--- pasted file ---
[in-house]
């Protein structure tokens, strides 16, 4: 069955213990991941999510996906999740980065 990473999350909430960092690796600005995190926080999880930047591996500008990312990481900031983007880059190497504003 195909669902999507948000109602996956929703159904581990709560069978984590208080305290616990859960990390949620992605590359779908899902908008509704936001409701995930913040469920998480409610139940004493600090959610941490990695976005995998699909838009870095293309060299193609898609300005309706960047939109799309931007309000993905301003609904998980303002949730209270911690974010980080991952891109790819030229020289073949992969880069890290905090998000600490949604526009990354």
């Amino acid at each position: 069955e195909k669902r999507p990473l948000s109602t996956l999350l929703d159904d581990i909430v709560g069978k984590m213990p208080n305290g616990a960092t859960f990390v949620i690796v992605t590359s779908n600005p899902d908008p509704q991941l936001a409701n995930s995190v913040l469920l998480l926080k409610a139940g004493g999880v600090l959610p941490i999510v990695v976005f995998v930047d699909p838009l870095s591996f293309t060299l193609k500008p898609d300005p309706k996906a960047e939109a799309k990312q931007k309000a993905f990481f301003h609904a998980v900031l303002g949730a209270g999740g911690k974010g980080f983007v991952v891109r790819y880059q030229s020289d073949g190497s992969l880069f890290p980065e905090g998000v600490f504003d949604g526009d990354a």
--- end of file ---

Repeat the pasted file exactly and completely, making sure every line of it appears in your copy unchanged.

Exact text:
[in-house]
């Protein structure tokens, strides 16, 4: 069955213990991941999510996906999740980065 990473999350909430960092690796600005995190926080999880930047591996500008990312990481900031983007880059190497504003 195909669902999507948000109602996956929703159904581990709560069978984590208080305290616990859960990390949620992605590359779908899902908008509704936001409701995930913040469920998480409610139940004493600090959610941490990695976005995998699909838009870095293309060299193609898609300005309706960047939109799309931007309000993905301003609904998980303002949730209270911690974010980080991952891109790819030229020289073949992969880069890290905090998000600490949604526009990354």
């Amino acid at each position: 069955e195909k669902r999507p990473l948000s109602t996956l999350l929703d159904d581990i909430v709560g069978k984590m213990p208080n305290g616990a960092t859960f990390v949620i690796v992605t590359s779908n600005p899902d908008p509704q991941l936001a409701n995930s995190v913040l469920l998480l926080k409610a139940g004493g999880v600090l959610p941490i999510v990695v976005f995998v930047d699909p838009l870095s591996f293309t060299l193609k500008p898609d300005p309706k996906a960047e939109a799309k990312q931007k309000a993905f990481f301003h609904a998980v900031l303002g949730a209270g999740g911690k974010g980080f983007v991952v891109r790819y880059q030229s020289d073949g190497s992969l880069f890290p980065e905090g998000v600490f504003d949604g526009d990354a």